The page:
And last but definitely not the least, an appreciation: I’m vulnerable when I’m in the space. I feel a sense of trust and belonging. I appreciate being in the space where I can share my own curiosity about happenings in our society without judgment. It is a space that helps me to voice out/share my thoughts, and contribute to small groups and back out to a larger community.

Asian Affinity Space CompassPoint 2

[Image description: Two Asian women in dark clothing embracing each other against an outside backdrop of flowers and other plants. To the left is another Asian woman smiling as she witnesses this exchange.]

Jessy Zapanta (he/him, siya, she/her)

I’m fairly new to the Asian affinity space, but I’ve experienced it to be very warm, welcoming, creative, and in line with my goal of working towards a radically pro-Black, pro-Indigenous, pro-Asian, pro-Global Majority, liberated world. I was actually surprised to come in as a newbie and hear that there had already been nuanced personal discussions about folks’ Asian identities and their relationship to anti-Blackness – and that these were intergenerational conversations where folks leaned in rather than shut down or became defensive.

The space feels inclusive to me as someone who comes from a number of intersections not often seen among "Asians in nonprofits" – I won't go into the specifics, but I know I'm not the only Asian misfit at CompassPoint! Here, I get to be a misfit but also feel some belonging. At our most recent gathering, I shared about a jarring incident of anti-Asian violence I experienced, and people were just really present with me. I almost forgot I had that vulnerable sharing moment because my memory immediately went to a different moment when we were laughing while filling our bellies with some good Asian food.

I think a space like this could benefit other Asian folks in the nonprofit sector because of the increased sense of isolation, doubt, and fear brought on by the pandemic and the sudden hypervisibility of anti-Asian violence, but also because of the stress of having to function within a late capitalist, neoliberal, white supremacist, cisheteropatriarchal reality that is counter to one’s values. We need affinity spaces. We need care spaces, support spaces, accountability spaces. And we need these spaces embedded within the institutions where we spend most of our time in order to support our collective wellbeing.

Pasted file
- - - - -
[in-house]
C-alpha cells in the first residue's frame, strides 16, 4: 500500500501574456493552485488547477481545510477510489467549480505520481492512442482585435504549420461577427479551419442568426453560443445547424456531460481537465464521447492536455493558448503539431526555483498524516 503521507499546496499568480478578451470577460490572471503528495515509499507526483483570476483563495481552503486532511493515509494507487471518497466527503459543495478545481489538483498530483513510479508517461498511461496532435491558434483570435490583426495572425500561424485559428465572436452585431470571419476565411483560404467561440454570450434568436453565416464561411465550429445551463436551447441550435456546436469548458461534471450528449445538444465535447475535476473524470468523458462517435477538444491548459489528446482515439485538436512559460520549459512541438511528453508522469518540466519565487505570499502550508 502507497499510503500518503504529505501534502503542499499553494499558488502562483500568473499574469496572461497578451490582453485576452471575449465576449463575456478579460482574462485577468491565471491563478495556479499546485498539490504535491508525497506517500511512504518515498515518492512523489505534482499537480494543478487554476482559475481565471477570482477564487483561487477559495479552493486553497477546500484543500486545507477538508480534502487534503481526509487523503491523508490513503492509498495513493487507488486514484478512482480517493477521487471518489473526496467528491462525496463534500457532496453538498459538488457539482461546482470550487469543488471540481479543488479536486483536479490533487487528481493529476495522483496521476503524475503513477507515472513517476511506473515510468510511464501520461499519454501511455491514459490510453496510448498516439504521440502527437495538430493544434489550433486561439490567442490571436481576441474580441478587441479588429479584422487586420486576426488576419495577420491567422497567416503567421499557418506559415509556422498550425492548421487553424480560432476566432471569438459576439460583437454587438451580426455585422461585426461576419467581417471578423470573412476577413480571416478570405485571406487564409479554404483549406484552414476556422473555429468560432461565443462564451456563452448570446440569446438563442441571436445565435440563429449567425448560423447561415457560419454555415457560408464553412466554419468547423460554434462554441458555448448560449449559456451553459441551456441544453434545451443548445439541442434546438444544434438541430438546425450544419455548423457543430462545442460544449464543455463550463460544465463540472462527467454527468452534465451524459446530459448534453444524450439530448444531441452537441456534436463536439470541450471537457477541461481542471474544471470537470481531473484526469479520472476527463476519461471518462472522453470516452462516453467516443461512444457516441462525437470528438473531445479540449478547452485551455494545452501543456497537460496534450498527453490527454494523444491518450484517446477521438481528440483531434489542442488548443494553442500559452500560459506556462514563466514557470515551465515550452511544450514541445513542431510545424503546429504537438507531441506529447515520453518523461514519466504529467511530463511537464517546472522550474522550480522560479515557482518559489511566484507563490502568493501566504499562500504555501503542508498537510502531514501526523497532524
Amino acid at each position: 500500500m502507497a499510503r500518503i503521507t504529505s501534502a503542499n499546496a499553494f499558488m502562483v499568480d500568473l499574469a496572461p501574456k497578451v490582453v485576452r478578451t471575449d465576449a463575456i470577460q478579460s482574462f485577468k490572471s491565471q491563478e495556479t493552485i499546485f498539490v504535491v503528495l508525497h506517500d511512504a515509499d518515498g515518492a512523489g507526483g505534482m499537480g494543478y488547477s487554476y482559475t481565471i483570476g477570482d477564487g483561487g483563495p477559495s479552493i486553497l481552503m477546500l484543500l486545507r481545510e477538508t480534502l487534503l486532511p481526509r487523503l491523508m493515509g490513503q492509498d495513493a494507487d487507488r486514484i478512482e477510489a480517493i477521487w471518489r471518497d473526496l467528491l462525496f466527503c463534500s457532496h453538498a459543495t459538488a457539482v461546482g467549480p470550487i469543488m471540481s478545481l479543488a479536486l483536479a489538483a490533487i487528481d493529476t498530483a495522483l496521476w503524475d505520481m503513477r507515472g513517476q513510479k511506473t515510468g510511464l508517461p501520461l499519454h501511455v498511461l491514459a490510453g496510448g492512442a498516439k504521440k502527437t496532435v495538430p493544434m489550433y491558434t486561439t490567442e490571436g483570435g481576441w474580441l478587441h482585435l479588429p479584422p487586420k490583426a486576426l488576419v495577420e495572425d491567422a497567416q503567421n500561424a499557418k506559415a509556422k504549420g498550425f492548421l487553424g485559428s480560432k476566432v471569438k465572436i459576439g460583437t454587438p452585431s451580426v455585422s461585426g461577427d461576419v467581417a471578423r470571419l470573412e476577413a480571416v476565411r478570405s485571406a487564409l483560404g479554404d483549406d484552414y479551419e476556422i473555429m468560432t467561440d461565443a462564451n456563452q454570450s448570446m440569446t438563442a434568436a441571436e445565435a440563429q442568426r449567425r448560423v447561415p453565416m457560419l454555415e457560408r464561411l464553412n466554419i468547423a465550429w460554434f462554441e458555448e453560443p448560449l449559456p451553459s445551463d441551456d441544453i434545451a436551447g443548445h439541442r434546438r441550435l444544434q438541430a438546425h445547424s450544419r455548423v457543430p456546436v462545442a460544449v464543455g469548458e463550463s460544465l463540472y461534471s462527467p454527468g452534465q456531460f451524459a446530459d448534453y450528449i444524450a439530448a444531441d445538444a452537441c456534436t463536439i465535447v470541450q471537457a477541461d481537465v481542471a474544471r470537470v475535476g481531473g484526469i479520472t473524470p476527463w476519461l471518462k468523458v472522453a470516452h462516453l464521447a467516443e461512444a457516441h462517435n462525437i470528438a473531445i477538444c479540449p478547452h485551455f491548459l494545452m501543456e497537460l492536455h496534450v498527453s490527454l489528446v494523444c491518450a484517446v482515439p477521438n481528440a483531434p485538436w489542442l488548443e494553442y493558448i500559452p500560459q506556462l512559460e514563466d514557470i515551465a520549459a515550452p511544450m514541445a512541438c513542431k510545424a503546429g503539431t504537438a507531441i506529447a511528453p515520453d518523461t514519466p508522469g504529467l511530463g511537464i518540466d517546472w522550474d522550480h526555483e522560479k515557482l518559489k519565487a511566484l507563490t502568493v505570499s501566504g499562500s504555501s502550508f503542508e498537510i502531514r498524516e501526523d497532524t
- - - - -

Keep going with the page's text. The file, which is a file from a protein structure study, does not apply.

Asian Affinity Space CompassPoint 3

[Image description: Four people standing and spaced apart in someone’s backyard and one person sitting in a chair on the right in the foreground. The person sitting and the three people from the right have their heads turned attentively to the person standing at the far left.]

Learkana Chong (she/her)

In many ways, I have personally found it difficult to navigate the complexities of working within the nonprofit industrial complex while tending to my need to be whole, authentic, and unapologetically myself. Affinity spaces I have participated in at CompassPoint have, to a significant degree, bridged this tension for me. With the Asian affinity space, it’s been valuable for me to be seen and heard in the fullness of who I am, a Chinese-Cambodian daughter of poor refugees, a diasporic Asian who is radical, anti-assimilationist, and who believes that pride in my heritage and standing up for my people can be cultivated and expressed without perpetuating anti-Blackness.

I strongly believe that both relationship building and political education are necessary for liberation. This work cannot be done if our hearts are closed off from one another. This work also cannot be done if we aren’t learning about the root causes of oppression, and drawing on past legacies of solidarity and movement building. In particular, I want to lift up the powerful friendship between Malcolm X and Yuri Kochiyama, movement ancestors whose joint birthday just recently passed on May 19th. In this latest wave of pandemic-era anti-Black violence and anti-Asian violence, I am reminded that our long-lived struggles are different, yet similar; and unequivocally intertwined. Both Malcolm X and Yuri Kochiyama understood this. My greatest hope for this affinity space is that we can invoke the spirit of Yuri as we grapple with how racism has wounded our lives, and turn towards Pro-Blackness and Black liberation struggles, just as Yuri did when she met Malcolm X in 1963, as pathways of healing and transformation.

Asian Affinity Space CompassPoint 1

[Image description: Six Asian people smiling and posing together in a garden with a blue house and clear blue sky in the background.]

So why are racial affinity spaces so important and needed? We cannot provide a quantitative report detailing the rate at which our hearts have expanded as a result of being in this space. We cannot tell you the number of fathoms that might be measured if we pooled together all the tears we’ve shed in this space. We cannot offer a step-by-step guide on how to efficiently achieve an equilibrium between staff productivity and collective healing from racial trauma as an output of our time in this space.

What we know and feel in our bodies to be true is that simply witnessing each other can offer us a much-needed respite from a world designed to perpetually disempower and dehumanize us; the connections we forge from bearing witness of one another, in turn, can pave the way for political awakening, transformative solidarity, and radical resistance. And this–precisely this–is reason enough to continue holding these kinds of spaces.